11. Rabbi Eliyahu Hazzan reports that in Alexandria, Egypt in 1894 they used to spread grasses on Shavuot and Simhat Torah in memory of the Giving of the Torah (Neve Shalom, second edition, Alexandria, 1930, to Orah Hayyim 494:3, fol. 22a; also quoted by Gaguine, p. 13).
12. The Jews of Persia call Shavuot Modeh Gol, which is a corruption of Mo’ed Gol, “the holiday of flowers” because they decorate the tables with sweet-smelling flowers (Hanina Mizrahi in Wassertil, p. 464).
13. Rabbi Shem Tov Gaguine reports in his classic work of Sefardic customs (p. 12):
The custom in Eretz Yisrael, Syria, Turkey and Egypt to hang from the Rimonim [Torah decorations] some flowers andshoshanim [lilies]. And it is the custom in these lands (i.e. England) and the lands of Ashkenaz to set up trees and types of flowers next to the Ark and also around the walls and the synagogue entrance…
The sources we have quoted thus far are also backed up by a number of illustrations:
- Paul Christian Kirchner was a Jewish convert to Christianity who published Judisches Ceremonial in 1717. The revised 1724 edition of that book added 28 copper-plate engravings. One of them depicts a synagogue on Shavuot decorated with tree branches (Lewinski, p. 247).
- Johann Bodenschatz (1717-1797) was a Christian theologian who specialized in Jewish customs. In his classicKirchliche Verfassung der Heutigen Juden published in Erlangen in 1748 (see Goodman, p. 207, plate 18), there is a detailed copper engraving of a synagogue on Shavuot. The picture is framed in the foreground by two large trees topped by cornucopia and there are also four tall trees at the four corners of the Bimah, which is located in the middle of the synagogue.
- Similarly, Moritz Oppenheim (1800-1882) painted an impressive painting of a German synagogue on Shavuot containing four large trees and a very long wreath of leaves or flowers hanging in front of the Ark (Goodman, p. 224, plate 19).
- Finally, there is another Shavuot custom of hanging paper cuts which are called Shvuesslech or Reizelech [little roses] or Shoshanta or Tzitzim Uferahim [blossoms and flowers] on the window panes facing the streets. Many of these paper cuts contain flowers and branches. (See pictures in Lewinski, pp. 253-254 and Ben-Ezra, pp. 288-289.) Goodman suggests (p. 87) that they starting make them out of paper because the Gaon of Vilna (see below) objected to real flowers and trees!
II) Explanations for these customs
Many different explanations have been given for these customs throughout the generations. I shall present eight of them:
- “For there were grasses around Mount Sinai, as it is written ‘neither shall the flocks and the cattle graze opposite that mountain’ (Exodus 34:3), from this we learn that there was grazing.” (Rabbi Mordechai Yaffe, Poland, d. 1612, Levushto Orah Hayyim 494:1)Interestingly enough, as Prof Sperber points out (p. 118), there is a 14th century illustration of the giving of the Torah which fits this description (Therese and Mendel Metzger,Jewish Life in the Middle Ages, New York, 1982, p. 267).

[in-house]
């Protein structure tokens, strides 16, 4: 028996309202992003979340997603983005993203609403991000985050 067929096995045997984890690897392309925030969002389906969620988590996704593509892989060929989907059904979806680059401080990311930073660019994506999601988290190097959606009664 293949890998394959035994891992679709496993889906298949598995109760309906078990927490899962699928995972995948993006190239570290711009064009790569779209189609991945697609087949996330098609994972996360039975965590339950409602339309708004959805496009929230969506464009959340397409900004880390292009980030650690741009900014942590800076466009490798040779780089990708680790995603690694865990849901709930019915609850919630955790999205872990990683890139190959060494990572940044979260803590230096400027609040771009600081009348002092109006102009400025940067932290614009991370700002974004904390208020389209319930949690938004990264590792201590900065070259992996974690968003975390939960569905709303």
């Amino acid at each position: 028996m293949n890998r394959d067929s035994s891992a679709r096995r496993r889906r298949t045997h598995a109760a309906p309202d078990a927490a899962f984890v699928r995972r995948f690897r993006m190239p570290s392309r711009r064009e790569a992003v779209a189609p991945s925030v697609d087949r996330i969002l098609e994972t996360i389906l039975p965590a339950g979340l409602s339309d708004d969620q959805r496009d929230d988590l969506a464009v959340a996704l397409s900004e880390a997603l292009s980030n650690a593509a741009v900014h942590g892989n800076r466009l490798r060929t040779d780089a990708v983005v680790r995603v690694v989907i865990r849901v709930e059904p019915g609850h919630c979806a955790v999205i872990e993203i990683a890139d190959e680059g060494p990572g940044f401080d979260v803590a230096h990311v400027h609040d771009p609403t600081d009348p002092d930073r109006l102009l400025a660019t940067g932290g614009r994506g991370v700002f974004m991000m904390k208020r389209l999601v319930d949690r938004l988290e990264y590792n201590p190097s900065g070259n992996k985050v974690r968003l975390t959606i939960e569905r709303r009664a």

- “It is customary to set up trees in the synagogue and in the homes. And it seems to me that the reason is that they should remind us that on Shavuot we are judged for the fruit on the trees (Mishnah Rosh Hashanah 1:2) and that they [i.e., the congregation] should pray for them [i.e., for the fruit]. (Rabbi Avraham Gumbiner, Poland, d. 1683, Magen Avraham to Orah Hayyim 494, subparagraph 5).
- According to some, this custom is in memory of a custom described in the Mishnah (Bikkurim 3:3). When the first fruits were brought up to Jerusalem, the horns of the oxen were adorned with olive wreaths and the baskets of first fruits were also decorated (see Bloch, p. 248; Goodman, p. 86; Zinger, p. 107; Sperber, p. 119).
- Others say that these customs are in memory of the sweet-smelling air at the encampment at Mount Sinai described in the midrash (Shir Hashirim Rabbah to 1:12; cf. Rabbi Gaguine who quotes “an old book” regarding Song of Songs 5:13).
- The Hida, Rabbi Hayyim Yosef David Azulai (Israel and Italy, d. 1806) says in his Birkei Yosef (to Orah Hayyim 494:6): It says in an aggadah “that Haman told Ahashveirosh that it is the custom of the Jews to spread grasses on Shavuot”. Unfortunately, Rabbi Gaguine (p. 13) did not find that midrash. He found, rather, a midrash in Targum Sheni to Esther 3:8 in which Haman told Ahashveirosh that “on Shavuot the Jews go up to the roof of the house of their God and they throw apples and they gather them and they say: just as they gather these apples, so may there be gathered their children from among us…”. The latter midrash is quite interesting, but it is not connected to our custom.
- Moses was born on the 7th of Adar and was placed in the wicker basket among the reeds of the Nile three months later (Exodus 2:1-3) on the 7th of Sivan, which is the second day of Shavuot. Therefore, we decorate with reeds and grasses on Shavuot in order to remember the miracle that was wrought for Moses on Shavuot! (Rabbi Hirshowitz, p. 196; and cf. Goodman, p. 87 and Zinger p. 107)